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Christian Politics in Oceania

Christian Politics in Oceania

Matt Tomlinson | Debra McDougall


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The phrase “Christian politics” evokes two meanings: political relations between denominations in one direction, and the contributions of Christian churches to debates about the governing of society. The contributors to this volume address Christian politics in both senses and argue that Christianity is always and inevitably political in the Pacific Islands. Drawing on ethnographic and historical research in Papua New Guinea, Solomon Islands, Vanuatu, and Fiji, the authors argue that Christianity and politics have redefined each other in much of Oceania in ways that make the two categories inseparable at any level of analysis. The individual chapters vividly illuminate the ways in which Christian politics operate across a wide scale, from interpersonal relations to national and global interconnections.

Matt Tomlinson is currently an ARC Future Fellow in the Department of Anthropology at Australian National University's College of Asia and the Pacific.

Debra McDougall is Assistant Professor of Anthropology and Sociology at the University of Western Australia.

A key strength of the volume is its broad conception of ‘Christian politics’, understood both as the relations between Christian groups and the articulation between Christianity and wider societal structures… Its attention to scale, denominational difference and to the histories of colonial and postcolonial state formation in the region will provide a useful basis for further comparative work on Christian movements, both within the Pacific Islands and further afield.”  ·  Social Anthropology/Anthropologie sociale

The volume is refreshingly open and non-ideological...All the essays are detailed, thoughtful and considerably nuanced in their analyses. As such, the volume is a fine example of the emerging discipline of the anthropology of Christianity, finally not afraid to move into theology, history, psychology and sociology for a more complete analysis. Because of their common multi-disciplinary approach, the essays complement each other well.”  ·  Pacific Affairs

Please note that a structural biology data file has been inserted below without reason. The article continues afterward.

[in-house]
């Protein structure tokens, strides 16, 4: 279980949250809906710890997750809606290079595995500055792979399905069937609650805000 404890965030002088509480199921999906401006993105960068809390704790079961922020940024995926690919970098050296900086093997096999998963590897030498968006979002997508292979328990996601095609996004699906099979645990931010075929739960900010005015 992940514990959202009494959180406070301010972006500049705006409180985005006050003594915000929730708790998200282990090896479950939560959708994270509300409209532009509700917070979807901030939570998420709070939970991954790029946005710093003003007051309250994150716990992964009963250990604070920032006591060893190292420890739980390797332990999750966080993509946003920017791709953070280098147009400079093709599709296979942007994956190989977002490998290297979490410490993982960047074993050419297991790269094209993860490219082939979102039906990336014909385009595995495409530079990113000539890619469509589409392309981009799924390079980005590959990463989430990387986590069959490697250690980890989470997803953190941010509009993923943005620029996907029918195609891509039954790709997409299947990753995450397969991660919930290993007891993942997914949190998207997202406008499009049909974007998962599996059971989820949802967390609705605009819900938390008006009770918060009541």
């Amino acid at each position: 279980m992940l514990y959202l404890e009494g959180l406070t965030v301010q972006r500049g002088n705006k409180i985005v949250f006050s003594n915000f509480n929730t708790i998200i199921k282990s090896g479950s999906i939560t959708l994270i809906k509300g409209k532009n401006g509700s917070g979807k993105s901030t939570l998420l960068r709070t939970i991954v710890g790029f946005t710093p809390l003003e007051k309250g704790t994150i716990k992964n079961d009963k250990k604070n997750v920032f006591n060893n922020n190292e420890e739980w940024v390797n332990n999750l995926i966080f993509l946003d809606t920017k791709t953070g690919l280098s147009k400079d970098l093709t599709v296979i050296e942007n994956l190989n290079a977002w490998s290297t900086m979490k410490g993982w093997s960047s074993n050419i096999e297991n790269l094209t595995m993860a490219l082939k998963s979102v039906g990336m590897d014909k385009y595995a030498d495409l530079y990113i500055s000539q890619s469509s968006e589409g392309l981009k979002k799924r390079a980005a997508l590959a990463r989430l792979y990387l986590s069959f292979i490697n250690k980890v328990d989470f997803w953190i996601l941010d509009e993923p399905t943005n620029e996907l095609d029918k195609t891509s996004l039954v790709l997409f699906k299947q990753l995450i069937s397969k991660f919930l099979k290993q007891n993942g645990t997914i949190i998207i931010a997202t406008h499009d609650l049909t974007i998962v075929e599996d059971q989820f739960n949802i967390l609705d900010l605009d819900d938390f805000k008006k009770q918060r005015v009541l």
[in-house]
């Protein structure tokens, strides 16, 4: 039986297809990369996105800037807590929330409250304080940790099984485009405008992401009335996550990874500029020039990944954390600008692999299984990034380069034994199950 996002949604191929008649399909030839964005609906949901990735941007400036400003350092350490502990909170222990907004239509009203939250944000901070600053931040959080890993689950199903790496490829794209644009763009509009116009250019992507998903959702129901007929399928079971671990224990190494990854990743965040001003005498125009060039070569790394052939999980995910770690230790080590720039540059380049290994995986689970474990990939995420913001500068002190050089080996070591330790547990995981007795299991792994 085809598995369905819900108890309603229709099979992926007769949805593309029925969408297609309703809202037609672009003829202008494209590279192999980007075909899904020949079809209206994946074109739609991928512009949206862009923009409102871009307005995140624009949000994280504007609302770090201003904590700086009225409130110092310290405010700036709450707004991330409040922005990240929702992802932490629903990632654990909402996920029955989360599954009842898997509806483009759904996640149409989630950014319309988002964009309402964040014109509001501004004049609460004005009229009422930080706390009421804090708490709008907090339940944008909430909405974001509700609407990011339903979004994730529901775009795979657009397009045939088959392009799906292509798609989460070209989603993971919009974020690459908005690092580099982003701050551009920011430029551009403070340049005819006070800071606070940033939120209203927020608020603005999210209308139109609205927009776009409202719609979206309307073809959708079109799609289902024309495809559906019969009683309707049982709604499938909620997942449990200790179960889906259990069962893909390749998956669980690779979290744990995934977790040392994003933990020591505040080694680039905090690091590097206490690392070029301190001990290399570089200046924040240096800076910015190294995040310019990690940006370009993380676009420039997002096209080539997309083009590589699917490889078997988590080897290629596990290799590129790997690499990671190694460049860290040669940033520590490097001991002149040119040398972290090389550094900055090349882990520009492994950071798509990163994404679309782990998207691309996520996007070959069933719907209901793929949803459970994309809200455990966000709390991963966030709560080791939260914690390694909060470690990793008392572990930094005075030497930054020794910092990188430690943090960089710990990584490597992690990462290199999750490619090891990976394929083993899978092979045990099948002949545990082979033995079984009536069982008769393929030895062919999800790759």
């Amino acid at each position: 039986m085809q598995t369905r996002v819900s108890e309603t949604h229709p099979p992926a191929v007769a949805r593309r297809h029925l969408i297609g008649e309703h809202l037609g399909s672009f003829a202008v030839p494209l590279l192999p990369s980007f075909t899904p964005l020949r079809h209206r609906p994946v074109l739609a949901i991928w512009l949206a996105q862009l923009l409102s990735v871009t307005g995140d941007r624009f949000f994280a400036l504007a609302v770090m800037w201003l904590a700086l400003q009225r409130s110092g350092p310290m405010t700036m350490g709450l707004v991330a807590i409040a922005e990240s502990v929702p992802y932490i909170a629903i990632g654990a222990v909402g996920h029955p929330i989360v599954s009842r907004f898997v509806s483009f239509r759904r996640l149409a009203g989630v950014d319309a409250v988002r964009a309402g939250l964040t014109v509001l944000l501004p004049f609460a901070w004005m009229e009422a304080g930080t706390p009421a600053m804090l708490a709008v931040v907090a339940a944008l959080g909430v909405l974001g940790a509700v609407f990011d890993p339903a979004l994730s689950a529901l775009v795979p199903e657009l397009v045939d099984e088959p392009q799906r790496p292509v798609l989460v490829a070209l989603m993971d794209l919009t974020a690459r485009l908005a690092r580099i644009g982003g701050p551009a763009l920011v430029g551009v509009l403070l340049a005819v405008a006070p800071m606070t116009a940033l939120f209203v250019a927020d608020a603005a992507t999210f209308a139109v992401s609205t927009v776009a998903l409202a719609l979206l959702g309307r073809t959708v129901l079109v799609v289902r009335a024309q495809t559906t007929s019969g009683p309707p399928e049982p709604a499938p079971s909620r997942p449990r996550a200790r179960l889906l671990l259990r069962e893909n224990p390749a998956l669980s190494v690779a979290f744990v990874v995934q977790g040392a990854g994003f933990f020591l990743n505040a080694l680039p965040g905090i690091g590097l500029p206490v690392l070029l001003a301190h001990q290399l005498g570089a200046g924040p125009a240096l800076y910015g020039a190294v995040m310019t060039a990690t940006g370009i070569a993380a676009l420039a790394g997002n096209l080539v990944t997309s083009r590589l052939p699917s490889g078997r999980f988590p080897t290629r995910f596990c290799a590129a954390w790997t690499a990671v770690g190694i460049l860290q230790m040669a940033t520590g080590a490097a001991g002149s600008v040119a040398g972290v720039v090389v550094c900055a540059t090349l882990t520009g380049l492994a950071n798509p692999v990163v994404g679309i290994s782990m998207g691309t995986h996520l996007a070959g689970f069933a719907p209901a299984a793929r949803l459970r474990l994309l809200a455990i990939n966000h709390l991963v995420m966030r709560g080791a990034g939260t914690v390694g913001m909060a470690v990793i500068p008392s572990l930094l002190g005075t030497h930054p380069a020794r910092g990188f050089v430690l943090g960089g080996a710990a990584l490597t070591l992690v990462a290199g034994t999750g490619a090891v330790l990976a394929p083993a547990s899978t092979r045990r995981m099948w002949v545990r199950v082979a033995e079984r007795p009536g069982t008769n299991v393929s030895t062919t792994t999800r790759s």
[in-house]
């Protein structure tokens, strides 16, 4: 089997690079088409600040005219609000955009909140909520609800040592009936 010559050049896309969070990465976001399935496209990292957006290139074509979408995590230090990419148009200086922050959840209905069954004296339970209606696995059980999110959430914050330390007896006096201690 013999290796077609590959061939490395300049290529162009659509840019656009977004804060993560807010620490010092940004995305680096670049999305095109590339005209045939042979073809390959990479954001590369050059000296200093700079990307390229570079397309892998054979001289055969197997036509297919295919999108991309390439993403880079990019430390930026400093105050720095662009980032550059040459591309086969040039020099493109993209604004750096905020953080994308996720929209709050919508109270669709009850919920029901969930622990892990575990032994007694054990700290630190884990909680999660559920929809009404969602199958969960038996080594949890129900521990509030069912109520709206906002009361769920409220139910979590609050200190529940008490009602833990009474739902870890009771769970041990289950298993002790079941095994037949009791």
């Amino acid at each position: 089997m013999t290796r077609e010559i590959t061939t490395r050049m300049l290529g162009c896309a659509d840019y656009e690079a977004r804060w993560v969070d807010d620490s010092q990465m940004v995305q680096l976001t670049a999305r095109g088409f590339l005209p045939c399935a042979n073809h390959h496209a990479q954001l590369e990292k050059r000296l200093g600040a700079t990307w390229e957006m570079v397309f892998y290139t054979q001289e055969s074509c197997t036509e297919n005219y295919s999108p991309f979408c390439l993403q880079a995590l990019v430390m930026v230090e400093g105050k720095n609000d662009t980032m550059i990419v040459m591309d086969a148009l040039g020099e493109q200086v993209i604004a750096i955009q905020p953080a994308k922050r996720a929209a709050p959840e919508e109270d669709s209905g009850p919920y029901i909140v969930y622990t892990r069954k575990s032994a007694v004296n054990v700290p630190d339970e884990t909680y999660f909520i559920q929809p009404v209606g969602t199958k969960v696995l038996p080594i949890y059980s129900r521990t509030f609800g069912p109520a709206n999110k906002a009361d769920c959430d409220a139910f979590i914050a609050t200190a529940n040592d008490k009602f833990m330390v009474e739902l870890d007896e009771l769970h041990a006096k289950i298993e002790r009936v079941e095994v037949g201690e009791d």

"From its first page, like all good anthropology, Christian Politics in Oceania challenges assumptions... The chapters…raise issues that are relevant to and important for Christianity and all religions. That a religion like Christianity is internally diverse; that it entangles with politics, traditional cultures, material objects and interests, and individual and collective divisions in society; and that it inevitably serves some governmental and 'state-like' functions are all points that anthropologists can profitably apply to all regions and to all religions."  ·  Anthropology Review Database

This is an edited volume that really works: path-breaking, sophisticated, ethnographically rich, epistemologically reflective in always illuminating and generative ways, with all of the constituent pieces speaking in fascinating and varied ways to key, shared themes of real value. The chapters all work together very well, and each is at the same time also distinctive in significant and often enjoyable waysGreat for the Pacific and well beyond.”  ·  Don Brenneis, University of California, Santa Cruz

This is an excellent book on a pivotal topic in the contemporary Pacific, where Christianity is routinely evoked in national politics, and where denominational differences both shape and emerge from local rivalries…[E]very contributor makes an argument, and each offers a range of propositions and insights that set the bar very high. This book will stand as the baseline and point of departure for subsequent efforts for some time to come.”  ·  Dan Jorgensen, University of Western Ontario